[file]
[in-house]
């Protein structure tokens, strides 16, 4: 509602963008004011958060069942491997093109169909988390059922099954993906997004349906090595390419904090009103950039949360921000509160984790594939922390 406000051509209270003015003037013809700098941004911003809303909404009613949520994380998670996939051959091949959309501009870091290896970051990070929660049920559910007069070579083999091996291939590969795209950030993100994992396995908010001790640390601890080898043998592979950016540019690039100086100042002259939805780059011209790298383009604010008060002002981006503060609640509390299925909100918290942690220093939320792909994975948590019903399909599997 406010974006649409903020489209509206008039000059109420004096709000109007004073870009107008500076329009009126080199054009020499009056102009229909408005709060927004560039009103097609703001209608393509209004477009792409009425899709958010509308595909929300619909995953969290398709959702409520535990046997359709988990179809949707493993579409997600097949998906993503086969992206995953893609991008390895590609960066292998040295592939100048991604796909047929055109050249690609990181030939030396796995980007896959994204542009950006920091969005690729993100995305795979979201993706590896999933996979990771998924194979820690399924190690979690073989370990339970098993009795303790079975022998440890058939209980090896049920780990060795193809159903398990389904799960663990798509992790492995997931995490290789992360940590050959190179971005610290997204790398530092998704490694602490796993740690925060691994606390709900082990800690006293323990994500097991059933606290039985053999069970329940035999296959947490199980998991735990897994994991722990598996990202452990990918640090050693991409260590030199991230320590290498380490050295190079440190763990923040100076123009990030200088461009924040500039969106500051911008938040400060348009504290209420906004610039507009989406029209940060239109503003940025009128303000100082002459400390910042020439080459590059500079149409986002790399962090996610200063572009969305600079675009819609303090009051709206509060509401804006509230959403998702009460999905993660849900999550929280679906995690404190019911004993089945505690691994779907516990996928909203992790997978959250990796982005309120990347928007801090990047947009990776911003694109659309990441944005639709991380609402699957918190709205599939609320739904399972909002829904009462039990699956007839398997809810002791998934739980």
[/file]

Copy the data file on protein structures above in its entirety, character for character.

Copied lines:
[in-house]
């Protein structure tokens, strides 16, 4: 509602963008004011958060069942491997093109169909988390059922099954993906997004349906090595390419904090009103950039949360921000509160984790594939922390 406000051509209270003015003037013809700098941004911003809303909404009613949520994380998670996939051959091949959309501009870091290896970051990070929660049920559910007069070579083999091996291939590969795209950030993100994992396995908010001790640390601890080898043998592979950016540019690039100086100042002259939805780059011209790298383009604010008060002002981006503060609640509390299925909100918290942690220093939320792909994975948590019903399909599997 406010974006649409903020489209509206008039000059109420004096709000109007004073870009107008500076329009009126080199054009020499009056102009229909408005709060927004560039009103097609703001209608393509209004477009792409009425899709958010509308595909929300619909995953969290398709959702409520535990046997359709988990179809949707493993579409997600097949998906993503086969992206995953893609991008390895590609960066292998040295592939100048991604796909047929055109050249690609990181030939030396796995980007896959994204542009950006920091969005690729993100995305795979979201993706590896999933996979990771998924194979820690399924190690979690073989370990339970098993009795303790079975022998440890058939209980090896049920780990060795193809159903398990389904799960663990798509992790492995997931995490290789992360940590050959190179971005610290997204790398530092998704490694602490796993740690925060691994606390709900082990800690006293323990994500097991059933606290039985053999069970329940035999296959947490199980998991735990897994994991722990598996990202452990990918640090050693991409260590030199991230320590290498380490050295190079440190763990923040100076123009990030200088461009924040500039969106500051911008938040400060348009504290209420906004610039507009989406029209940060239109503003940025009128303000100082002459400390910042020439080459590059500079149409986002790399962090996610200063572009969305600079675009819609303090009051709206509060509401804006509230959403998702009460999905993660849900999550929280679906995690404190019911004993089945505690691994779907516990996928909203992790997978959250990796982005309120990347928007801090990047947009990776911003694109659309990441944005639709991380609402699957918190709205599939609320739904399972909002829904009462039990699956007839398997809810002791998934739980």